Guest column:

Lawmakers, it’s time to let us keep Las Vegas safe


Wade Vandervort

A girl looks at crosses that are dedicated to the victims of the Oct. 1 shooting massacre, during a sunrise remembrance ceremony at the Clark County Government Center, Monday, Oct. 1, 2018.

It’s been more than a year and a half since the Oct. 1 shooting, but the pain and devastation of that night remains with me today and will stay with me forever. I was there that terrible night.

But I was one of the lucky ones — I walked away with my life. Fifty-eight people did not, and another 600-plus gunshot victims continue to live with the physical and emotional toll every single day.

In the wake of the shooting, many in our community wanted to act. Unfortunately, due to Nevada’s “preemption” law, county governments in Nevada have been forbidden from taking action to prevent a mass shooting or to otherwise prevent gun violence in our communities. Clark County’s hands were tied, unable to pass common-sense gun legislation. Gov. Steve Sisolak, who served as chair of the County Commission at the time, stated that, “Unfortunately, some of these things the Legislature has tied our hands on… this is one example where we need more flexibility and control handed over to the local governments.”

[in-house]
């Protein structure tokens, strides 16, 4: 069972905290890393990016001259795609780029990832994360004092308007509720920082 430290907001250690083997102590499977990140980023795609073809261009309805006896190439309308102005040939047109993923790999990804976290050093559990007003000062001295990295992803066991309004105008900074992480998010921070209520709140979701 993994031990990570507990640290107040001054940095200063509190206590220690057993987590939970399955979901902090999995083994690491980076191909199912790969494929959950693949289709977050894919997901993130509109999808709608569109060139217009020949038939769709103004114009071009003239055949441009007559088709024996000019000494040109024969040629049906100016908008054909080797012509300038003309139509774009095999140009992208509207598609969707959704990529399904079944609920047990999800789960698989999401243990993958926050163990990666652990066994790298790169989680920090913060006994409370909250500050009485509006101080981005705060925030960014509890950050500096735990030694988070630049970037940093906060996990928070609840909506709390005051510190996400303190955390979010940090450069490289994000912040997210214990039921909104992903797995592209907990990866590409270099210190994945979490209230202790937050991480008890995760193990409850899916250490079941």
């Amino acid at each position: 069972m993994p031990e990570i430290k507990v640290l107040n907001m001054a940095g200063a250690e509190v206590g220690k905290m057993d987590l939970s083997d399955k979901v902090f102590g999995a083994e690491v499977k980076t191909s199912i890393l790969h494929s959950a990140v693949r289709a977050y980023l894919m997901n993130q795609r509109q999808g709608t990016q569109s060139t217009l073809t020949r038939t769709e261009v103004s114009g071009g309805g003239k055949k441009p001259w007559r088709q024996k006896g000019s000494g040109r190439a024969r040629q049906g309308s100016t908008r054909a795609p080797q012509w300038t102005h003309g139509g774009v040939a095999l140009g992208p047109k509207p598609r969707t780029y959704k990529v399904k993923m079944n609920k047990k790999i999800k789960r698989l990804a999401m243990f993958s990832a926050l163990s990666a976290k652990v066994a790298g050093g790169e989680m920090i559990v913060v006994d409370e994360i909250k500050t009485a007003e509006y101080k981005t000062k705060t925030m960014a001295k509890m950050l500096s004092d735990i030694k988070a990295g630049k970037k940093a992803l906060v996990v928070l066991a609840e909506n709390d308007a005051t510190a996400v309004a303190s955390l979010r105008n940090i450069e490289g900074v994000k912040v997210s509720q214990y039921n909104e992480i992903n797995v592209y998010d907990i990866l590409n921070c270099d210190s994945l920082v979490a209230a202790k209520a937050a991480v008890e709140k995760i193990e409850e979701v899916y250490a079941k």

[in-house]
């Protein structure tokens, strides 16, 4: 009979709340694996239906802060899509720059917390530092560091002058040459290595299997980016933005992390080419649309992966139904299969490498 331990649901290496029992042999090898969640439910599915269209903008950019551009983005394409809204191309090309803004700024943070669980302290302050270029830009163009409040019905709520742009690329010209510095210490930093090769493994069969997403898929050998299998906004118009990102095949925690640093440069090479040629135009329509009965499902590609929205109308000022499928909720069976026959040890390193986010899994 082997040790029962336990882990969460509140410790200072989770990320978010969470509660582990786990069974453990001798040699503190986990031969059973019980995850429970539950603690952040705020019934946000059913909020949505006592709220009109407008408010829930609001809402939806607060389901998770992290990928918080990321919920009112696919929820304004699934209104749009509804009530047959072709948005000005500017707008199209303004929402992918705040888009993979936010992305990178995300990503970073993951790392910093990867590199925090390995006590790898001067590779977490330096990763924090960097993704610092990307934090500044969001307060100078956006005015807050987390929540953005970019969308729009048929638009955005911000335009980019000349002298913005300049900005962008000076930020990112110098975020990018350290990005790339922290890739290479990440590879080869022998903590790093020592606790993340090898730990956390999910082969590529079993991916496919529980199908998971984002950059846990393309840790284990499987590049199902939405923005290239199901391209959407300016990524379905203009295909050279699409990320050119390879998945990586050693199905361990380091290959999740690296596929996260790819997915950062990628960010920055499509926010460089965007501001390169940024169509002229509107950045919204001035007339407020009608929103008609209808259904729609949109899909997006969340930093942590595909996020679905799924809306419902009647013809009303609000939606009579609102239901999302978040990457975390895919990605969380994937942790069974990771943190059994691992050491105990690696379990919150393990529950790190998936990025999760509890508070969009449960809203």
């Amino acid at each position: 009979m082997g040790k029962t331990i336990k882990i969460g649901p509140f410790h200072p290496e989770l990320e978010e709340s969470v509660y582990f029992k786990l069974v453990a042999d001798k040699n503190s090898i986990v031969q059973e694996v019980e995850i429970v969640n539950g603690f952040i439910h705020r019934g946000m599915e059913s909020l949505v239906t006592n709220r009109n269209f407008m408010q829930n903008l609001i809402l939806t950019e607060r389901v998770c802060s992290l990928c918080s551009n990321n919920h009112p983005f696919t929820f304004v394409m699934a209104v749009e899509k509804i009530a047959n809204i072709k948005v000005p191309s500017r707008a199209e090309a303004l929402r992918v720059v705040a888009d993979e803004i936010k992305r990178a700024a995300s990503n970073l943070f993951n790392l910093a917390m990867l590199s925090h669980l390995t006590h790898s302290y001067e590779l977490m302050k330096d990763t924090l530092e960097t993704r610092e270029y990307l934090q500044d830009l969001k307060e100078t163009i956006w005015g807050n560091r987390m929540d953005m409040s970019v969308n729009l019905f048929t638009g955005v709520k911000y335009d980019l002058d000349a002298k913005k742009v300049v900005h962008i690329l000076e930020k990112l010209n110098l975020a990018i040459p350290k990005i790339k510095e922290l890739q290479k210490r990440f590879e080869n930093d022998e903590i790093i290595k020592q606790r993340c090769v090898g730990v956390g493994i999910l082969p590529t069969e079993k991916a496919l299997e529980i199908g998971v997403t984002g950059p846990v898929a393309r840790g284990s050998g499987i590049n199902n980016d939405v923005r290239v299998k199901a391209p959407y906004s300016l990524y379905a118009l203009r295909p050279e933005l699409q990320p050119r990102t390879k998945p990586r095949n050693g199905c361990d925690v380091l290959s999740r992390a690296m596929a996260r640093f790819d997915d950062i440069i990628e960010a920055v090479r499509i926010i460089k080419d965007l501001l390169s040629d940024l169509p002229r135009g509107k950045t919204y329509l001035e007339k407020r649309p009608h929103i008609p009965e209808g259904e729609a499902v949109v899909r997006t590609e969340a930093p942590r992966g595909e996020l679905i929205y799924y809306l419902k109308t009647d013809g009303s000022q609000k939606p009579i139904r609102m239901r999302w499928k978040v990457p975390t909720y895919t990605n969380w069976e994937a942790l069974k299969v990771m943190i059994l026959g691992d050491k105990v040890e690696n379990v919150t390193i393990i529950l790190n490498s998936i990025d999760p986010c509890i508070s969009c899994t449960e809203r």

Thankfully, we finally have an opportunity to change that.

This spring, our state Assembly took decisive action in passing Assembly Bill 291, a package of gun violence prevention measures that include a repeal of the preemption law, which bars local governments from approving gun ordinances more strict than those in state statutes.

This represents, at long last, the change that we have fought for in the wake of the Route 91 shooting.

It’s a change that came about due to the endless hours and efforts by everyday Nevadans who have witnessed too much bloodshed to sit by and do nothing. Introduced by Assemblywoman Sandra Jauregui, a Route 91 survivor herself, this bill is a vehicle for justice for the thousands of victims and survivors.

It would give decision-making power back to counties across the state, allowing them to create laws and regulations that make sense for their own communities.

We recognize that the solutions to gun violence in Las Vegas aren’t the same as in White Pine,  Churchill, or our other rural counties. Localities shouldn’t be subject to unnecessary state government intrusion into matters that they can control in their own communities.

If we can agree on anything in our state, it’s that we should be able to act on what’s in our own best interest. If Las Vegas or Reno need to strengthen laws and school security measures in response to mass shootings and urban violence, they should be able to do so, just as rural communities should be able to take actions they view as appropriate to combat family fire incidents like suicide and unintentional shootings.

The Assembly has acted. Now it’s time for Gov. Sisolak and our state Senate to do the same and pass this preemption repeal. The governor lamented Las Vegas’s inability to act last year, and he now has the opportunity to right this wrong.

Because of how our state government functions, this has been the first time since the October 2017 shooting that we’ve had an opportunity for justice. Should we falter here, it won’t be until 2021 until we can act.

It’s been a long 19 months since Route 91 waiting for the opportunity we have right now. It would be a longer two years fearing another mass shooting should we miss it now.

Heather Sallan is the co-president of Brady Nevada.